SEATTLE — U.S. authorities on Thursday said they arrested a Washington state man who made more than 20 “swatting” calls around the country and in Canada, prompting real emergency responses to his fake reports of bombs, shootings or other threats.
Ashton Connor Garcia, 20, of Bremerton, used voice-over-internet technology to conceal his identity as he placed the calls last year — and he treated them as entertainment, broadcasting them on the social media platform Discord, federal prosecutors said.
He faces 10 felony counts filed in U.S. District Court in Tacoma, Washington, that could bring up to a decade in prison. Court records did not immediately indicate if Garcia had an attorney who might speak on his behalf.
“Every time Mr. Garcia is alleged to have made one of his false reports to law enforcement, he triggered a potentially deadly event — sending heavily armed police officers to an address where they mistakenly believed they would confront someone who was armed and dangerous,” Seattle U.S. Attorney Nick Brown said in a news release. “Fortunately, no one was hurt, but the unpredictable and terrifying dynamic these calls created for Mr. Garcia’s alleged victims cannot be overstated.”
Garcia’s arrest came as a spate of threats and false reports of shooters have been pouring into schools and colleges across the country, unnerving officials, parents and students who are already on edge about actual school shootings — including at a private Christian school in Nashville, Tennessee, this week.
Computer-generated calls on Wednesday made hoax claims about active shooters in Pennsylvania, and a day earlier, nearly 30 Massachusetts schools received fake threats.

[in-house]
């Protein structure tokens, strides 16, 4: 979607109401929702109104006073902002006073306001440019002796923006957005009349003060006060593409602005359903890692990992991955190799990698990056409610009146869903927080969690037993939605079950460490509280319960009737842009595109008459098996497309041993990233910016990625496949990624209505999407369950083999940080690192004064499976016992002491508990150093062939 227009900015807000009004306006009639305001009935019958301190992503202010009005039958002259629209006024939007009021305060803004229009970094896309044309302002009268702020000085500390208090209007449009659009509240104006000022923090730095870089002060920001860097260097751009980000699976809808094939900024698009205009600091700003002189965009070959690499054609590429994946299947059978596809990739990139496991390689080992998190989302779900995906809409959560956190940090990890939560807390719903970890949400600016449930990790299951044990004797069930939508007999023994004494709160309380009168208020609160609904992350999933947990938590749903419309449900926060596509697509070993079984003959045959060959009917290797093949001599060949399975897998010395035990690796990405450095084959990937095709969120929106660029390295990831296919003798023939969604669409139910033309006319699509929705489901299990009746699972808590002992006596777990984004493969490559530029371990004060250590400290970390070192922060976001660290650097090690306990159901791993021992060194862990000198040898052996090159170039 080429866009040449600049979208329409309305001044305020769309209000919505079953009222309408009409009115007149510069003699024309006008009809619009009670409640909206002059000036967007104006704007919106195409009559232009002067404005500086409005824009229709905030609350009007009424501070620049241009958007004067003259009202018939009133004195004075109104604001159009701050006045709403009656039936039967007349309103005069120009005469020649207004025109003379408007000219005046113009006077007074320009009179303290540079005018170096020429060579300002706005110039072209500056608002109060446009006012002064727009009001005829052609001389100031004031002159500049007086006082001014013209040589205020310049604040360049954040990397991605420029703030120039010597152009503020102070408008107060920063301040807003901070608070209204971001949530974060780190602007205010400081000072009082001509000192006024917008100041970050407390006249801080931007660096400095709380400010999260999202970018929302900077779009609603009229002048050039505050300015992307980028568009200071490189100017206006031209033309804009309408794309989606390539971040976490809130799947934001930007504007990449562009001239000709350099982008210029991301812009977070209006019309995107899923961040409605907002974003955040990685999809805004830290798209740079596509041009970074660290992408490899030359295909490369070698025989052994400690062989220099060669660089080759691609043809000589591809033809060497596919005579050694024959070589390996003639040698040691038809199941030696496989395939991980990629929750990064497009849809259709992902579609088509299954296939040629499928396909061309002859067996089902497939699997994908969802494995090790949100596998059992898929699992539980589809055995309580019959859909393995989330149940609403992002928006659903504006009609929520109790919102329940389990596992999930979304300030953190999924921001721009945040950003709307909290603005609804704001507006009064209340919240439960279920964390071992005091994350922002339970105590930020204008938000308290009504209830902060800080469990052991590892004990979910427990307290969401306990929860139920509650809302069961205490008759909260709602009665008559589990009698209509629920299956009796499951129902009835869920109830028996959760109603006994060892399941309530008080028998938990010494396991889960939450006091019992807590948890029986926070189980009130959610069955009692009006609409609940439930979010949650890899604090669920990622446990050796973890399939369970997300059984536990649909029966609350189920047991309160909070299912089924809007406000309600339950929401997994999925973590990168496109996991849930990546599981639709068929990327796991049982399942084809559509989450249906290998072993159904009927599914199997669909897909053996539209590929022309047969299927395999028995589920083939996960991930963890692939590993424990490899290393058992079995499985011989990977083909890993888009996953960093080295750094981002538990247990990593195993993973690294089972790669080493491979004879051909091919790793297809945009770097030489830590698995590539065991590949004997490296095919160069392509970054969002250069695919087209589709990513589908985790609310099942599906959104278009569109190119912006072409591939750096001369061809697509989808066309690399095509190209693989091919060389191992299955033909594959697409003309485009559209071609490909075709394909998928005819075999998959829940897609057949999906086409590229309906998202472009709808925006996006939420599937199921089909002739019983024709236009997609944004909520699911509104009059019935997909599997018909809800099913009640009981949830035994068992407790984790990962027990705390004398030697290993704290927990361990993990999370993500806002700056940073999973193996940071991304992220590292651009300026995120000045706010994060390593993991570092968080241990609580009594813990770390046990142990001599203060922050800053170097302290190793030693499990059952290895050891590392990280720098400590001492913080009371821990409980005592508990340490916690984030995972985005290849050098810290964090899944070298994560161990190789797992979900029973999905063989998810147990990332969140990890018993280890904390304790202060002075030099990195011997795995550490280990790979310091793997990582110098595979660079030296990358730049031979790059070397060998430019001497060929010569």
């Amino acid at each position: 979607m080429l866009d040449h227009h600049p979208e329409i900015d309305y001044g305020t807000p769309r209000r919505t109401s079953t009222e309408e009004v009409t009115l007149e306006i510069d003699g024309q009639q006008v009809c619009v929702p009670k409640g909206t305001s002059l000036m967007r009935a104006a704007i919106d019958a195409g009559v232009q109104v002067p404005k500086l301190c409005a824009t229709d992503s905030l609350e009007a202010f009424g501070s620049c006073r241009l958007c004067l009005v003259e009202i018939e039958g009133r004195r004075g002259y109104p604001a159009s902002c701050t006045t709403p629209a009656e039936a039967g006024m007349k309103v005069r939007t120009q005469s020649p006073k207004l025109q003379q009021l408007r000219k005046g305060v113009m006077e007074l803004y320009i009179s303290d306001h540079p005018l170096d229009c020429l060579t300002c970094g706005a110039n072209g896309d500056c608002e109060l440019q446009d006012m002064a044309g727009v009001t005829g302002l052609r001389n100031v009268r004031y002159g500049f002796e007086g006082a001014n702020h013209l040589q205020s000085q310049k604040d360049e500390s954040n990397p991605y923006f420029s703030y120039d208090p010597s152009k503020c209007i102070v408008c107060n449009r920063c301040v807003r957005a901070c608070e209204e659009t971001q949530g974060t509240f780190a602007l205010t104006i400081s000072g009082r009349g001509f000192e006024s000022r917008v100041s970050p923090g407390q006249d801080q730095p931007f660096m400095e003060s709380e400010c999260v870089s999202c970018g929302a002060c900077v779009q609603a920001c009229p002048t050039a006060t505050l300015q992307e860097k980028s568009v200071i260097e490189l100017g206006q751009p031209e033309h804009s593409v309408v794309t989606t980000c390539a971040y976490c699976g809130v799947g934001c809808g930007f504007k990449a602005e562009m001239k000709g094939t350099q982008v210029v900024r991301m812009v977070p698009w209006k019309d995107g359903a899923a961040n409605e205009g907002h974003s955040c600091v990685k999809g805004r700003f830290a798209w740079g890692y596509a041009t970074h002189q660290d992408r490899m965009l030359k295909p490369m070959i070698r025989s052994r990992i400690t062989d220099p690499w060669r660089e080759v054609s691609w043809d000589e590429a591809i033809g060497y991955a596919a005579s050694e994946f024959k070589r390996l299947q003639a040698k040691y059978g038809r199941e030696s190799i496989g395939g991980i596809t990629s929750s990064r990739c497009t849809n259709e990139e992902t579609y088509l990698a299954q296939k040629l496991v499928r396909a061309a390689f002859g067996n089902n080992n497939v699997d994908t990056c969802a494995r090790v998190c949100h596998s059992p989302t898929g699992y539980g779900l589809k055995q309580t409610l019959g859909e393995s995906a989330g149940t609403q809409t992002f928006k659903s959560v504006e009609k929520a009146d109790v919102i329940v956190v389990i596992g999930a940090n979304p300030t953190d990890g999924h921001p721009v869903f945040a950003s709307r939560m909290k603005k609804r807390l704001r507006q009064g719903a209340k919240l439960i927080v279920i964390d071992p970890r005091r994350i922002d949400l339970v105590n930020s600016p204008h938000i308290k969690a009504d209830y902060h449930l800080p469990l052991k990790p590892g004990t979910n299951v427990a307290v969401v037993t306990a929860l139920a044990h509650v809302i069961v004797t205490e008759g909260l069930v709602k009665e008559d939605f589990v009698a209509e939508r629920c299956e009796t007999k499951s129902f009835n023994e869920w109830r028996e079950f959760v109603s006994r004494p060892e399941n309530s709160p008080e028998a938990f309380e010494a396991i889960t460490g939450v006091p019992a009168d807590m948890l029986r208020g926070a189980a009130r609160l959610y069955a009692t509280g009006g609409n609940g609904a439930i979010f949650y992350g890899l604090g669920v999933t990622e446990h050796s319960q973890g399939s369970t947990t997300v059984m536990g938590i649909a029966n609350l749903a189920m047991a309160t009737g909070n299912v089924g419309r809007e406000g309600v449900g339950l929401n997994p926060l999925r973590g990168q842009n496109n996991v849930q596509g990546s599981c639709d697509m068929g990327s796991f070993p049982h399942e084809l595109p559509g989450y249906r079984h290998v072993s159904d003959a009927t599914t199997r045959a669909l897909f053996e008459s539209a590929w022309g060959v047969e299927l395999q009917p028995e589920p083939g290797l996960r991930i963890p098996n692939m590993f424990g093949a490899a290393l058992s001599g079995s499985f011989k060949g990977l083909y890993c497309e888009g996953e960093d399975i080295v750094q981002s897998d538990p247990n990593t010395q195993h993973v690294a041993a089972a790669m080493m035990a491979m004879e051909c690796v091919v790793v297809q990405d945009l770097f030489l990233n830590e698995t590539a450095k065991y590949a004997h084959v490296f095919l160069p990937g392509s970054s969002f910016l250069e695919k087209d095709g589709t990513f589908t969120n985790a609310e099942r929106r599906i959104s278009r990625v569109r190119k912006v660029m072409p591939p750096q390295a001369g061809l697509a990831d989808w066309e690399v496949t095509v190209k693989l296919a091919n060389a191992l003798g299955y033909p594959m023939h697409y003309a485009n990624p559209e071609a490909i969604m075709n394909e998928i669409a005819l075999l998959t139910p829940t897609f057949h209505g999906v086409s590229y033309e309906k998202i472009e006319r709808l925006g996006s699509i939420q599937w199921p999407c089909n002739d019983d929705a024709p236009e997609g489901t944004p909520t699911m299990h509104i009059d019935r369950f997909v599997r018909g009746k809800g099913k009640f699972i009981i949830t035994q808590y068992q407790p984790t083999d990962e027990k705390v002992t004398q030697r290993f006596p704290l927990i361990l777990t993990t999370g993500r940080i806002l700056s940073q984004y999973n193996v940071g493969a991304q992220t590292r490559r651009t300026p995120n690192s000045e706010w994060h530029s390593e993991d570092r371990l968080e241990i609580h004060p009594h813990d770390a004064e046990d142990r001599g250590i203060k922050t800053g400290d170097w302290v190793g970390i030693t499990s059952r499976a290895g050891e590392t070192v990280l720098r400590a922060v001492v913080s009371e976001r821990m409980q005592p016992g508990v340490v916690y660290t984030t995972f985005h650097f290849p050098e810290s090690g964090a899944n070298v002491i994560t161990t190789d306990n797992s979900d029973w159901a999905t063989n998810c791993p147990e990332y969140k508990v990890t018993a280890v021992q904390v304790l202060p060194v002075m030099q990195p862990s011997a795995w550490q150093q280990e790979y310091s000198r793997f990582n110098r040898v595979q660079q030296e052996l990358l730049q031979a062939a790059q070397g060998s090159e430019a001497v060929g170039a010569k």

Garcia is not accused of having sent SWAT teams to schools. Instead, prosecutors say, in several cases he collected personal information about his victims and threatened to send emergency responses to their homes unless they turned over money, credit card information or sexually explicit images.
Law enforcement entered some of the homes with guns drawn and detained people inside, authorities said.
In other cases, he called in fake bomb scares for the Fox News station in Cleveland, Ohio, on July 28 and for a flight from Honolulu to Los Angeles on Aug. 23. In another instance, he is accused of threating to bomb an airport in Los Angeles unless he received $200,000 in Bitcoin.
The indictment does not indicate how investigators identified Garcia as a suspect.
Garcia placed the calls to agencies in California, Georgia, Illinois, Kentucky, Michigan, Minnesota, New Jersey, Ohio, Pennsylvania, Tennessee, Washington and Edmonton, in Alberta, Canada, the indictment said.
Authorities have warned that such hoaxes can prove deadly. In 2017, a police officer in Wichita, Kansas, shot and killed a man while responding to a hoax emergency call. This month, the city agreed to pay $5 million to settle a lawsuit, with the money to go to the two children of 28-year-old Andrew Finch.
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